Machine and Equipment Hazards

Machine & Equipment Hazards

Electrical Hazards – Equipment that uses electricity as a power source is a potential electrocution hazard. Check power cords, switches and connections for exposed wires or broken parts.

Amputation & Caught-in Hazards – Machine guards on equipment are installed to protect our employees from moving parts. Of course if they have been removed during maintenance or adjustment they will no longer provide protection. Check equipment every day to ensure that all guards are in place.

Chemical Hazards – processing equipment that uses chemicals can be sources of numerous hazards. Leaks can cause slip hazards as well as possible exposure to harmful chemicals. Hoses that leak could create a respiratory problem from vapors.

Sharp Edges – Simply walking past machinery may be hazardous if sharp edges are not guarded – check equipment mounting brackets, sign edges and control boxes to see if sharp edges are present.

Eye Hazards – Tools and equipment that create chips, sparks or dust are potential eye hazards. These types of eye hazards are generally controlled by safety glasses, goggles and face shields. Check eye protection your workers use to make sure they are not broken, scratched and are the correct type for the hazard. As a minimum, anyone who uses hand or power tools should wear safety glasses.

PPE – Personal Protective Equipment should be considered a secondary line of defense against equipment hazards. Employees need to know how to properly select, use and clean any PPE they use. PPE does wear out and has limitation on the level of protection against hazards – your workers should know these limitations.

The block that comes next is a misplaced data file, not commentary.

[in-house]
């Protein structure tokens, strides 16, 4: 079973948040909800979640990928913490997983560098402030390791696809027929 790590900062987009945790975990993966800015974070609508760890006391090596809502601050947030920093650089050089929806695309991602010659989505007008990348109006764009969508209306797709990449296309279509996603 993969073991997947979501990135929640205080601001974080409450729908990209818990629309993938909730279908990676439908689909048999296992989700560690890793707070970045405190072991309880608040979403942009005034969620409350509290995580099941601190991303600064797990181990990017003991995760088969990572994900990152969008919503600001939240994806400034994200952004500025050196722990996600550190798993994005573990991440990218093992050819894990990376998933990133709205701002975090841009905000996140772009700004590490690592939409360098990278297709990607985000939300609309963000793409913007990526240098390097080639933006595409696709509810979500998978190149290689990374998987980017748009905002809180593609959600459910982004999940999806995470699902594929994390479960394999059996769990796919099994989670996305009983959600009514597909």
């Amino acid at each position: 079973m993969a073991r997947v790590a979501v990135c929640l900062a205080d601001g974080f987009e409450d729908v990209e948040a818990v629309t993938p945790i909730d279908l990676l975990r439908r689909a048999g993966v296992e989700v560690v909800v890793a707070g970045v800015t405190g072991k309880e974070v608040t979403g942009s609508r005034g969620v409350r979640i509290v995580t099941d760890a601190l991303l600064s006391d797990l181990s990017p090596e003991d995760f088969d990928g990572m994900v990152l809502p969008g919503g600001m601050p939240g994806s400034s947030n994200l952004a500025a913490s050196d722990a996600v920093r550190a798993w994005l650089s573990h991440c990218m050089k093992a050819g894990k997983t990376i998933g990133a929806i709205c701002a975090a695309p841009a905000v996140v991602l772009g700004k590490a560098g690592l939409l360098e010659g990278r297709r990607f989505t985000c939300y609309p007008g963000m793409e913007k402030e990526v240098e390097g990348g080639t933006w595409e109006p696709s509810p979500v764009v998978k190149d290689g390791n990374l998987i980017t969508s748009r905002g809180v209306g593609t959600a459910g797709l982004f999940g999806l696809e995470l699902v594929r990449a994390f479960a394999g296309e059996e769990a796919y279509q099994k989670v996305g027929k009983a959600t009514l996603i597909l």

Training – Probably the most effective protection you can give your workers is good operational and safety training. A worker who knows how to recognize hazards can then use his or her training to control the situation and avoid exposure to unsafe conditions. If you expect your people to safely operate equipment, they must first be trained to understand the operating principles, equipment controls and possible hazards to themselves and others.

Maintenance workers need to be provided information on up-to-date machines that have been serviced, and they should maintain a record log of this information.

Maintenance workers must also know when to LOCK OUT the machines. This is extremely critical when repairs are being done on the machine. Maintenance workers should also be using safe equipment when doing repair work and they should insure the equipment itself is properly guarded. You are much more productive working safely and obeying safety rules. All we ask is for you to perform your job professionally and safely.